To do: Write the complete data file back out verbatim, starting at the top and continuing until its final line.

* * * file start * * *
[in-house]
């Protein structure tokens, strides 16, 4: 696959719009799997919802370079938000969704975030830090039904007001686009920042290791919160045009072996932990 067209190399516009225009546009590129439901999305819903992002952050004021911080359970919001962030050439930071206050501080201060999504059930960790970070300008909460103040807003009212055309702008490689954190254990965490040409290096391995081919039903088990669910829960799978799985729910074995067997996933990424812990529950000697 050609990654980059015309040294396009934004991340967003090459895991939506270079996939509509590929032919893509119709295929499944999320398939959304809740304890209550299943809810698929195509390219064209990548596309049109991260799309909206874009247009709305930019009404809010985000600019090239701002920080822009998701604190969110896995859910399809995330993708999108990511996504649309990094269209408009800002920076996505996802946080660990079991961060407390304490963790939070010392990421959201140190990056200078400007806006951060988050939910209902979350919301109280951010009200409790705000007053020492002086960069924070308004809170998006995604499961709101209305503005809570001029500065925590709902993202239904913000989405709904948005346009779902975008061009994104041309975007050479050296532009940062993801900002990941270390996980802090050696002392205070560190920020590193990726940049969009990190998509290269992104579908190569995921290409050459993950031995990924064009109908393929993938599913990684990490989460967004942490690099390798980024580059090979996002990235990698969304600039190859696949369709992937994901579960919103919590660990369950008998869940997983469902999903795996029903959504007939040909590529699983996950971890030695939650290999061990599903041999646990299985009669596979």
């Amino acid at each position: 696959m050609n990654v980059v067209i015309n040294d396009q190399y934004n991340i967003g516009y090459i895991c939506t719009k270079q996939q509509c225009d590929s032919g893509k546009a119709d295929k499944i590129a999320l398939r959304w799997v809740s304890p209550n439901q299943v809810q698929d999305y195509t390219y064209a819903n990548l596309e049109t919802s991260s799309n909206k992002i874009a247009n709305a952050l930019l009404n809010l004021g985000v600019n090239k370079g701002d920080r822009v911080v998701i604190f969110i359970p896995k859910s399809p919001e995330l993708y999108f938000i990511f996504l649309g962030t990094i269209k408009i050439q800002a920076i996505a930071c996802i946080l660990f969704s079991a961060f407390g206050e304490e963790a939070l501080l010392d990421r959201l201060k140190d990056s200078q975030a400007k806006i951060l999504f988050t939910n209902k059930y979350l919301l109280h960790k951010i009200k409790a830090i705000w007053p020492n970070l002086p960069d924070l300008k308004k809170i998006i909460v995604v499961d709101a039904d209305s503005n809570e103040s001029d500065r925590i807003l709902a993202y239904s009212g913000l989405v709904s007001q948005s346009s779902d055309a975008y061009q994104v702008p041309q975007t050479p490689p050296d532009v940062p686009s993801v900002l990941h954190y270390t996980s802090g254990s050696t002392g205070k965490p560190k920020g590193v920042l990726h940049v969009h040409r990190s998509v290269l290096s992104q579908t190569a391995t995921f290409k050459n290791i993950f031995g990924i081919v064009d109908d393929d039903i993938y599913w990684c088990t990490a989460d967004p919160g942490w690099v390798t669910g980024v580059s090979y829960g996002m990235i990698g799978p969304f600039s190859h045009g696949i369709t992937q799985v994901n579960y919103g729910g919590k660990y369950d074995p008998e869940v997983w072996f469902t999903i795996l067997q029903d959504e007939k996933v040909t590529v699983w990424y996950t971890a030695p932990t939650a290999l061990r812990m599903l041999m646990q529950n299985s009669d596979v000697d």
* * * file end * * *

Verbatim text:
[in-house]
């Protein structure tokens, strides 16, 4: 696959719009799997919802370079938000969704975030830090039904007001686009920042290791919160045009072996932990 067209190399516009225009546009590129439901999305819903992002952050004021911080359970919001962030050439930071206050501080201060999504059930960790970070300008909460103040807003009212055309702008490689954190254990965490040409290096391995081919039903088990669910829960799978799985729910074995067997996933990424812990529950000697 050609990654980059015309040294396009934004991340967003090459895991939506270079996939509509590929032919893509119709295929499944999320398939959304809740304890209550299943809810698929195509390219064209990548596309049109991260799309909206874009247009709305930019009404809010985000600019090239701002920080822009998701604190969110896995859910399809995330993708999108990511996504649309990094269209408009800002920076996505996802946080660990079991961060407390304490963790939070010392990421959201140190990056200078400007806006951060988050939910209902979350919301109280951010009200409790705000007053020492002086960069924070308004809170998006995604499961709101209305503005809570001029500065925590709902993202239904913000989405709904948005346009779902975008061009994104041309975007050479050296532009940062993801900002990941270390996980802090050696002392205070560190920020590193990726940049969009990190998509290269992104579908190569995921290409050459993950031995990924064009109908393929993938599913990684990490989460967004942490690099390798980024580059090979996002990235990698969304600039190859696949369709992937994901579960919103919590660990369950008998869940997983469902999903795996029903959504007939040909590529699983996950971890030695939650290999061990599903041999646990299985009669596979």
């Amino acid at each position: 696959m050609n990654v980059v067209i015309n040294d396009q190399y934004n991340i967003g516009y090459i895991c939506t719009k270079q996939q509509c225009d590929s032919g893509k546009a119709d295929k499944i590129a999320l398939r959304w799997v809740s304890p209550n439901q299943v809810q698929d999305y195509t390219y064209a819903n990548l596309e049109t919802s991260s799309n909206k992002i874009a247009n709305a952050l930019l009404n809010l004021g985000v600019n090239k370079g701002d920080r822009v911080v998701i604190f969110i359970p896995k859910s399809p919001e995330l993708y999108f938000i990511f996504l649309g962030t990094i269209k408009i050439q800002a920076i996505a930071c996802i946080l660990f969704s079991a961060f407390g206050e304490e963790a939070l501080l010392d990421r959201l201060k140190d990056s200078q975030a400007k806006i951060l999504f988050t939910n209902k059930y979350l919301l109280h960790k951010i009200k409790a830090i705000w007053p020492n970070l002086p960069d924070l300008k308004k809170i998006i909460v995604v499961d709101a039904d209305s503005n809570e103040s001029d500065r925590i807003l709902a993202y239904s009212g913000l989405v709904s007001q948005s346009s779902d055309a975008y061009q994104v702008p041309q975007t050479p490689p050296d532009v940062p686009s993801v900002l990941h954190y270390t996980s802090g254990s050696t002392g205070k965490p560190k920020g590193v920042l990726h940049v969009h040409r990190s998509v290269l290096s992104q579908t190569a391995t995921f290409k050459n290791i993950f031995g990924i081919v064009d109908d393929d039903i993938y599913w990684c088990t990490a989460d967004p919160g942490w690099v390798t669910g980024v580059s090979y829960g996002m990235i990698g799978p969304f600039s190859h045009g696949i369709t992937q799985v994901n579960y919103g729910g919590k660990y369950d074995p008998e869940v997983w072996f469902t999903i795996l067997q029903d959504e007939k996933v040909t590529v699983w990424y996950t971890a030695p932990t939650a290999l061990r812990m599903l041999m646990q529950n299985s009669d596979v000697d």